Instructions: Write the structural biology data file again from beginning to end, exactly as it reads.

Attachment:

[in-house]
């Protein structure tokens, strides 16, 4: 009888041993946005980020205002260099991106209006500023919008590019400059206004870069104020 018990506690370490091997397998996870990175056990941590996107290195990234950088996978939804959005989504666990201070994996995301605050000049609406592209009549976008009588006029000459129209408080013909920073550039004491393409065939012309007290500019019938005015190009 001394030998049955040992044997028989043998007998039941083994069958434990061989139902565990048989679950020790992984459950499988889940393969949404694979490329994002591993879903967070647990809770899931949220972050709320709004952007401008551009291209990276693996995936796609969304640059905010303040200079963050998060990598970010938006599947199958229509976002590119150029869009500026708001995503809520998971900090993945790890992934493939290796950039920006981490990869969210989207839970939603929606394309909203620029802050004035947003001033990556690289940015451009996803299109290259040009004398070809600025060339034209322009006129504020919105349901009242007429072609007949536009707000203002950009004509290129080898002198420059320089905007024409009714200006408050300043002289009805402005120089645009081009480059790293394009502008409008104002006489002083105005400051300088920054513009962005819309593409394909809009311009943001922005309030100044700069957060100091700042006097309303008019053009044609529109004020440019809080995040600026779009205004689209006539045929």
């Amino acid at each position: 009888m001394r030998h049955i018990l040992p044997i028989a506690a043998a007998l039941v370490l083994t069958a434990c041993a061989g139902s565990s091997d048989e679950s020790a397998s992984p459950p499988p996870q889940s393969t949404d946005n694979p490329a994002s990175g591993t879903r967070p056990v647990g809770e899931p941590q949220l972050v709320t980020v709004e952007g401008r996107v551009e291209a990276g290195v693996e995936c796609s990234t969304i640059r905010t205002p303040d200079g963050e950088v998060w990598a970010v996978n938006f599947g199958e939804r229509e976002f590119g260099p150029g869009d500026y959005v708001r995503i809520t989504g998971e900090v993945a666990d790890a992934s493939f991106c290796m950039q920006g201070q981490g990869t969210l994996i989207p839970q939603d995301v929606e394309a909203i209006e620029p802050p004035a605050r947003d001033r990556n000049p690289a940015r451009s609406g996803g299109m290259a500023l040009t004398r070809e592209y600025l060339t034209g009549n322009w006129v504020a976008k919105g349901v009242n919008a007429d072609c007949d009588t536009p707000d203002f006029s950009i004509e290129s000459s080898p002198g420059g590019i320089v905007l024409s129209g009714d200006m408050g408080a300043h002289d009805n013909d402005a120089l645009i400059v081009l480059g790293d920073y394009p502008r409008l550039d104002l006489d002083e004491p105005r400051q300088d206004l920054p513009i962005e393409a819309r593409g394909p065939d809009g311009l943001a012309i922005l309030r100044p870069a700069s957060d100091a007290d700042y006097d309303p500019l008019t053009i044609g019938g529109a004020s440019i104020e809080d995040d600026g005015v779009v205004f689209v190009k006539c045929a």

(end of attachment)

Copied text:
[in-house]
């Protein structure tokens, strides 16, 4: 009888041993946005980020205002260099991106209006500023919008590019400059206004870069104020 018990506690370490091997397998996870990175056990941590996107290195990234950088996978939804959005989504666990201070994996995301605050000049609406592209009549976008009588006029000459129209408080013909920073550039004491393409065939012309007290500019019938005015190009 001394030998049955040992044997028989043998007998039941083994069958434990061989139902565990048989679950020790992984459950499988889940393969949404694979490329994002591993879903967070647990809770899931949220972050709320709004952007401008551009291209990276693996995936796609969304640059905010303040200079963050998060990598970010938006599947199958229509976002590119150029869009500026708001995503809520998971900090993945790890992934493939290796950039920006981490990869969210989207839970939603929606394309909203620029802050004035947003001033990556690289940015451009996803299109290259040009004398070809600025060339034209322009006129504020919105349901009242007429072609007949536009707000203002950009004509290129080898002198420059320089905007024409009714200006408050300043002289009805402005120089645009081009480059790293394009502008409008104002006489002083105005400051300088920054513009962005819309593409394909809009311009943001922005309030100044700069957060100091700042006097309303008019053009044609529109004020440019809080995040600026779009205004689209006539045929």
């Amino acid at each position: 009888m001394r030998h049955i018990l040992p044997i028989a506690a043998a007998l039941v370490l083994t069958a434990c041993a061989g139902s565990s091997d048989e679950s020790a397998s992984p459950p499988p996870q889940s393969t949404d946005n694979p490329a994002s990175g591993t879903r967070p056990v647990g809770e899931p941590q949220l972050v709320t980020v709004e952007g401008r996107v551009e291209a990276g290195v693996e995936c796609s990234t969304i640059r905010t205002p303040d200079g963050e950088v998060w990598a970010v996978n938006f599947g199958e939804r229509e976002f590119g260099p150029g869009d500026y959005v708001r995503i809520t989504g998971e900090v993945a666990d790890a992934s493939f991106c290796m950039q920006g201070q981490g990869t969210l994996i989207p839970q939603d995301v929606e394309a909203i209006e620029p802050p004035a605050r947003d001033r990556n000049p690289a940015r451009s609406g996803g299109m290259a500023l040009t004398r070809e592209y600025l060339t034209g009549n322009w006129v504020a976008k919105g349901v009242n919008a007429d072609c007949d009588t536009p707000d203002f006029s950009i004509e290129s000459s080898p002198g420059g590019i320089v905007l024409s129209g009714d200006m408050g408080a300043h002289d009805n013909d402005a120089l645009i400059v081009l480059g790293d920073y394009p502008r409008l550039d104002l006489d002083e004491p105005r400051q300088d206004l920054p513009i962005e393409a819309r593409g394909p065939d809009g311009l943001a012309i922005l309030r100044p870069a700069s957060d100091a007290d700042y006097d309303p500019l008019t053009i044609g019938g529109a004020s440019i104020e809080d995040d600026g005015v779009v205004f689209v190009k006539c045929a």